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Type: Journal article
Title: Proline transport and stress tolerance of ammonia-insensitive mutants of the PUT4-encoded proline-specific permease in yeast
Author: Poole, K.
Walker, M.
Warren, T.
Gardner, J.
McBryde, C.
de Barros Lopes, M.
Jiranek, V.
Citation: Journal of General and Applied Microbiology, 2009; 55(6):427-439
Publisher: Microbiol Res Foundation
Issue Date: 2009
ISSN: 0022-1260
Statement of
Kate Poole, Michelle E. Walker, Tristan Warren, Jennie Gardner, Colin McBryde, Miguel de Barros Lopes and Vladimir Jiranek
Abstract: The imino amino acid, proline, has roles in both cellular nutrition and response to stress. Proline uptake in Saccharomyces cerevisiae is largely mediated by a high affinity, specific permease, Put4p, and a low affinity general amino acid permease, Gap1p. Both are subject to nitrogen catabolite repression (NCR) and nitrogen catabolite inactivation (NCI). In order for proline to be fully exploited, its transport must be derepressed, as occurs upon depletion of preferred nitrogen sources, and molecular oxygen must be present to allow the first step of catabolism via proline oxidase. This study focuses on the isolation of variants of Put4p, which are insensitive to repression by a preferred nitrogen source (ammonia) and their subsequent effect on proline transport and stress tolerance. Specific amino acid residues in the carboxy-terminal region of Put4p were targeted by site-directed mutagenesis. Substitution at Serine(605), a potential phosphorylation target, led to the amelioration of ammonia-induced down-regulation of Put4p. When combined with a promoter mutation (-160), the S(605)A mutation resulted in increased proline uptake and accumulation. This increase in proline accumulation was associated with increased cell viability in conditions of high temperature and osmotic stress raising possible benefits in industrial fermentation applications.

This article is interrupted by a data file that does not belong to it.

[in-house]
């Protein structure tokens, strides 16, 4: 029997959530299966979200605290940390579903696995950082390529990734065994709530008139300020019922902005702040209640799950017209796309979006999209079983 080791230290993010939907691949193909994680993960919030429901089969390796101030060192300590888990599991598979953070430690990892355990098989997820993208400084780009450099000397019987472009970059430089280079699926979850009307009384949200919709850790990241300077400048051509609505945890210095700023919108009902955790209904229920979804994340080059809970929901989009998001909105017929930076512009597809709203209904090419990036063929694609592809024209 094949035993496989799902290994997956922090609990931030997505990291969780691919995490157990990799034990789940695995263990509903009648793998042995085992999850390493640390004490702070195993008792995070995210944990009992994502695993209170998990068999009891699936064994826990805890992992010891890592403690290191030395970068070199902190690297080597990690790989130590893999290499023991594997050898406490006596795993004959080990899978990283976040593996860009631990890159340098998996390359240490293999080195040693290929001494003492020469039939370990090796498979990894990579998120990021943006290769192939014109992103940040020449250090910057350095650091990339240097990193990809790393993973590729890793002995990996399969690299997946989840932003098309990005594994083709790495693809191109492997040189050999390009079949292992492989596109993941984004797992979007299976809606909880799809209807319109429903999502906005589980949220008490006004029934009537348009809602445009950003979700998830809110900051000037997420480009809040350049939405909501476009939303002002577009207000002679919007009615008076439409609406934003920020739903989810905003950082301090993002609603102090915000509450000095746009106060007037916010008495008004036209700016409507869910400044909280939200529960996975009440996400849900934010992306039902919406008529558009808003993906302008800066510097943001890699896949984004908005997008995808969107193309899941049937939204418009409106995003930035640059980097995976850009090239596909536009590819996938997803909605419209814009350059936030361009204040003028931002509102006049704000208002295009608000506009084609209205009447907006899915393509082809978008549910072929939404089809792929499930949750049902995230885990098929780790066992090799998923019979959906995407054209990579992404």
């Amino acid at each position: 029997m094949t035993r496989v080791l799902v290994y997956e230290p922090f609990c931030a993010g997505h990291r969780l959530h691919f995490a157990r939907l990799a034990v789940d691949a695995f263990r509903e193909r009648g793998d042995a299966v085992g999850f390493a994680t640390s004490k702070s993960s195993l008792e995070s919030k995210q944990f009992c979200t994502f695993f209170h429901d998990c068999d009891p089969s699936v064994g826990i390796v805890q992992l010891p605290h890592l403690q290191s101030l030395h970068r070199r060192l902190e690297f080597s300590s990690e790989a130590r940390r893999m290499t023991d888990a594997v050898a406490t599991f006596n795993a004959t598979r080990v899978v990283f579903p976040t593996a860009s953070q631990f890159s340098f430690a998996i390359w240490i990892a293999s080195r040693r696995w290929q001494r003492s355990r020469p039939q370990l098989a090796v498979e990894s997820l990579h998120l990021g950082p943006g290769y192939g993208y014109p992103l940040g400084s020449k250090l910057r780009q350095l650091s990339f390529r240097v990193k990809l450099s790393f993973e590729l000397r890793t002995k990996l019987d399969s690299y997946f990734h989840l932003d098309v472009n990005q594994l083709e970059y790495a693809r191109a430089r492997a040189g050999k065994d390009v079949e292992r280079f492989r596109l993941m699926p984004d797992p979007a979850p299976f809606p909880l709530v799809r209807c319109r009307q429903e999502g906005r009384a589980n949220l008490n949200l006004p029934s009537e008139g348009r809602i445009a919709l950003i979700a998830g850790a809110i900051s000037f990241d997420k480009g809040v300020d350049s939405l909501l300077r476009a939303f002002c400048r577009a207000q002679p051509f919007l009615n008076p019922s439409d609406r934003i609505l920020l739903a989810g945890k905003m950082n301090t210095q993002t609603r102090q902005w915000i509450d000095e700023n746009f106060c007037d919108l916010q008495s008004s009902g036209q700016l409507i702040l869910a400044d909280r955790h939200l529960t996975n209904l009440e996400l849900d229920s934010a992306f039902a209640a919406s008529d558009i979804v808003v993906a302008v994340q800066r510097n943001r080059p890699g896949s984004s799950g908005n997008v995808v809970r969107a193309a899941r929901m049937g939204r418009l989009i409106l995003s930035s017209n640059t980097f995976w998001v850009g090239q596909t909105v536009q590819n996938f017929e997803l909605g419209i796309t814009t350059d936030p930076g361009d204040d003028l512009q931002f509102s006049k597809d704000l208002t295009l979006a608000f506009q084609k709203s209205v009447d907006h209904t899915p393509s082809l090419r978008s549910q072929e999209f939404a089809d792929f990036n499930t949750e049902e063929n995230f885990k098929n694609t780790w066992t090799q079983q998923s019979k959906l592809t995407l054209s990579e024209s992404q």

Keywords: proline uptake; proline-specific permease; PUT4; Saccharomyces cerevisiae; site-directed mutagenesis; stress tolerance
Rights: Copyright (c) 2009 by The Microbiology Research Foundation
RMID: 0020094998
DOI: 10.2323/jgam.55.427
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Appears in Collections:Agriculture, Food and Wine publications

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